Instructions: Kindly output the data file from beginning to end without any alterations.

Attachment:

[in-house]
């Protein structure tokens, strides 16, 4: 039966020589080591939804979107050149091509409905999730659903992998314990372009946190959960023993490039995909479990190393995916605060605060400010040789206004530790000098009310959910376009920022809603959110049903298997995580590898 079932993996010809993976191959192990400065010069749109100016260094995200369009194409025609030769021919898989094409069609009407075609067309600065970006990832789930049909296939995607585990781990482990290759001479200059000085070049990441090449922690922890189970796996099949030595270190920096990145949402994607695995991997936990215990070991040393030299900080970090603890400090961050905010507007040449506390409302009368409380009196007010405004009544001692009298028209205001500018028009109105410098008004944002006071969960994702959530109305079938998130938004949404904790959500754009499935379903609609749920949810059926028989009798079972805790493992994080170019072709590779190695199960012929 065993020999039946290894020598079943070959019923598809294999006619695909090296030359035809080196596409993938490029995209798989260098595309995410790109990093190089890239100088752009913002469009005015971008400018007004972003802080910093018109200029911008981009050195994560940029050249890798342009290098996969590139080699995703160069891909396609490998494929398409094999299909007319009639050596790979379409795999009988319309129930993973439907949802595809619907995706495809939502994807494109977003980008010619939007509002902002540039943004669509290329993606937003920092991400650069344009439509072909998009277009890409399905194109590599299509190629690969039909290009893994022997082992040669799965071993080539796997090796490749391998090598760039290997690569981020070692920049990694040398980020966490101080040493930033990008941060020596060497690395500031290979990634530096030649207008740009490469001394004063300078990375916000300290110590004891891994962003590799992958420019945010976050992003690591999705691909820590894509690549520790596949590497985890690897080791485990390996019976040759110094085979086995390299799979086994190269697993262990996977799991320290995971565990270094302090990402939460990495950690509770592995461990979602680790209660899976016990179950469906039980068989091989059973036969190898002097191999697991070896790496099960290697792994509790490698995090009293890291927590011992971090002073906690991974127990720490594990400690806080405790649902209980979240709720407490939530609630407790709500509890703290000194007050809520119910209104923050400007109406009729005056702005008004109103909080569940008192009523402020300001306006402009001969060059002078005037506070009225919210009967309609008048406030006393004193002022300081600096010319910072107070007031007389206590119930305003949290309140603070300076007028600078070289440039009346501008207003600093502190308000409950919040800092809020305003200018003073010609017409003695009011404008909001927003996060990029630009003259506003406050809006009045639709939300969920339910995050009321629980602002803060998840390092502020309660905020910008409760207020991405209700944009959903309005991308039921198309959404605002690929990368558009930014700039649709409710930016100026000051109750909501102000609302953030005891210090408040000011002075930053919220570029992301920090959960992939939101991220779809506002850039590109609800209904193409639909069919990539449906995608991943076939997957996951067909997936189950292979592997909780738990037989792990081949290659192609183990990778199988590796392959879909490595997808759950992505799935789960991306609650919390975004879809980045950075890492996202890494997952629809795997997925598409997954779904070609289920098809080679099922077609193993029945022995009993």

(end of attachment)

[in-house]
């Protein structure tokens, strides 16, 4: 039966020589080591939804979107050149091509409905999730659903992998314990372009946190959960023993490039995909479990190393995916605060605060400010040789206004530790000098009310959910376009920022809603959110049903298997995580590898 079932993996010809993976191959192990400065010069749109100016260094995200369009194409025609030769021919898989094409069609009407075609067309600065970006990832789930049909296939995607585990781990482990290759001479200059000085070049990441090449922690922890189970796996099949030595270190920096990145949402994607695995991997936990215990070991040393030299900080970090603890400090961050905010507007040449506390409302009368409380009196007010405004009544001692009298028209205001500018028009109105410098008004944002006071969960994702959530109305079938998130938004949404904790959500754009499935379903609609749920949810059926028989009798079972805790493992994080170019072709590779190695199960012929 065993020999039946290894020598079943070959019923598809294999006619695909090296030359035809080196596409993938490029995209798989260098595309995410790109990093190089890239100088752009913002469009005015971008400018007004972003802080910093018109200029911008981009050195994560940029050249890798342009290098996969590139080699995703160069891909396609490998494929398409094999299909007319009639050596790979379409795999009988319309129930993973439907949802595809619907995706495809939502994807494109977003980008010619939007509002902002540039943004669509290329993606937003920092991400650069344009439509072909998009277009890409399905194109590599299509190629690969039909290009893994022997082992040669799965071993080539796997090796490749391998090598760039290997690569981020070692920049990694040398980020966490101080040493930033990008941060020596060497690395500031290979990634530096030649207008740009490469001394004063300078990375916000300290110590004891891994962003590799992958420019945010976050992003690591999705691909820590894509690549520790596949590497985890690897080791485990390996019976040759110094085979086995390299799979086994190269697993262990996977799991320290995971565990270094302090990402939460990495950690509770592995461990979602680790209660899976016990179950469906039980068989091989059973036969190898002097191999697991070896790496099960290697792994509790490698995090009293890291927590011992971090002073906690991974127990720490594990400690806080405790649902209980979240709720407490939530609630407790709500509890703290000194007050809520119910209104923050400007109406009729005056702005008004109103909080569940008192009523402020300001306006402009001969060059002078005037506070009225919210009967309609008048406030006393004193002022300081600096010319910072107070007031007389206590119930305003949290309140603070300076007028600078070289440039009346501008207003600093502190308000409950919040800092809020305003200018003073010609017409003695009011404008909001927003996060990029630009003259506003406050809006009045639709939300969920339910995050009321629980602002803060998840390092502020309660905020910008409760207020991405209700944009959903309005991308039921198309959404605002690929990368558009930014700039649709409710930016100026000051109750909501102000609302953030005891210090408040000011002075930053919220570029992301920090959960992939939101991220779809506002850039590109609800209904193409639909069919990539449906995608991943076939997957996951067909997936189950292979592997909780738990037989792990081949290659192609183990990778199988590796392959879909490595997808759950992505799935789960991306609650919390975004879809980045950075890492996202890494997952629809795997997925598409997954779904070609289920098809080679099922077609193993029945022995009993």